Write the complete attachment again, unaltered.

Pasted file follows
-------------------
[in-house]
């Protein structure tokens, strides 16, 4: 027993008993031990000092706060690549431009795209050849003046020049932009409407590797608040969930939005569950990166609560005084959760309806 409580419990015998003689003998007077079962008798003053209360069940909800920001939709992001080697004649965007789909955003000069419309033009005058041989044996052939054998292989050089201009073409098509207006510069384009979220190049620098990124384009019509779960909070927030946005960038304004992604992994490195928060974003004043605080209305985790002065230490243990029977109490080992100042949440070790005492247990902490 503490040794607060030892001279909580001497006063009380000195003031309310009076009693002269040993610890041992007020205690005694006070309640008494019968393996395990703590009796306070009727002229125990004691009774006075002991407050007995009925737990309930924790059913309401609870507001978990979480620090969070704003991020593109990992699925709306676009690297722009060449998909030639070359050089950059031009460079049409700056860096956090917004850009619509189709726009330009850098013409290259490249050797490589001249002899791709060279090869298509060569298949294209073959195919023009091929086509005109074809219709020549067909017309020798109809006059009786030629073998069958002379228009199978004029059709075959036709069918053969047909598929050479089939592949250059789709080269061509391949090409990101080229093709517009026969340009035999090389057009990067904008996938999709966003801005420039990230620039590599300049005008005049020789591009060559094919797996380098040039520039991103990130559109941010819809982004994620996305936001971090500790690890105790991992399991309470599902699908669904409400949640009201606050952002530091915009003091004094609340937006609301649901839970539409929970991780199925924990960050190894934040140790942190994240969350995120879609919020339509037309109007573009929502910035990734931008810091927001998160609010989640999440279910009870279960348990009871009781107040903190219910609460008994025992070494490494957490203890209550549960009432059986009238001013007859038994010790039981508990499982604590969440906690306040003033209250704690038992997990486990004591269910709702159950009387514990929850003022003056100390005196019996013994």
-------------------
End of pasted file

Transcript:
[in-house]
């Protein structure tokens, strides 16, 4: 027993008993031990000092706060690549431009795209050849003046020049932009409407590797608040969930939005569950990166609560005084959760309806 409580419990015998003689003998007077079962008798003053209360069940909800920001939709992001080697004649965007789909955003000069419309033009005058041989044996052939054998292989050089201009073409098509207006510069384009979220190049620098990124384009019509779960909070927030946005960038304004992604992994490195928060974003004043605080209305985790002065230490243990029977109490080992100042949440070790005492247990902490 503490040794607060030892001279909580001497006063009380000195003031309310009076009693002269040993610890041992007020205690005694006070309640008494019968393996395990703590009796306070009727002229125990004691009774006075002991407050007995009925737990309930924790059913309401609870507001978990979480620090969070704003991020593109990992699925709306676009690297722009060449998909030639070359050089950059031009460079049409700056860096956090917004850009619509189709726009330009850098013409290259490249050797490589001249002899791709060279090869298509060569298949294209073959195919023009091929086509005109074809219709020549067909017309020798109809006059009786030629073998069958002379228009199978004029059709075959036709069918053969047909598929050479089939592949250059789709080269061509391949090409990101080229093709517009026969340009035999090389057009990067904008996938999709966003801005420039990230620039590599300049005008005049020789591009060559094919797996380098040039520039991103990130559109941010819809982004994620996305936001971090500790690890105790991992399991309470599902699908669904409400949640009201606050952002530091915009003091004094609340937006609301649901839970539409929970991780199925924990960050190894934040140790942190994240969350995120879609919020339509037309109007573009929502910035990734931008810091927001998160609010989640999440279910009870279960348990009871009781107040903190219910609460008994025992070494490494957490203890209550549960009432059986009238001013007859038994010790039981508990499982604590969440906690306040003033209250704690038992997990486990004591269910709702159950009387514990929850003022003056100390005196019996013994």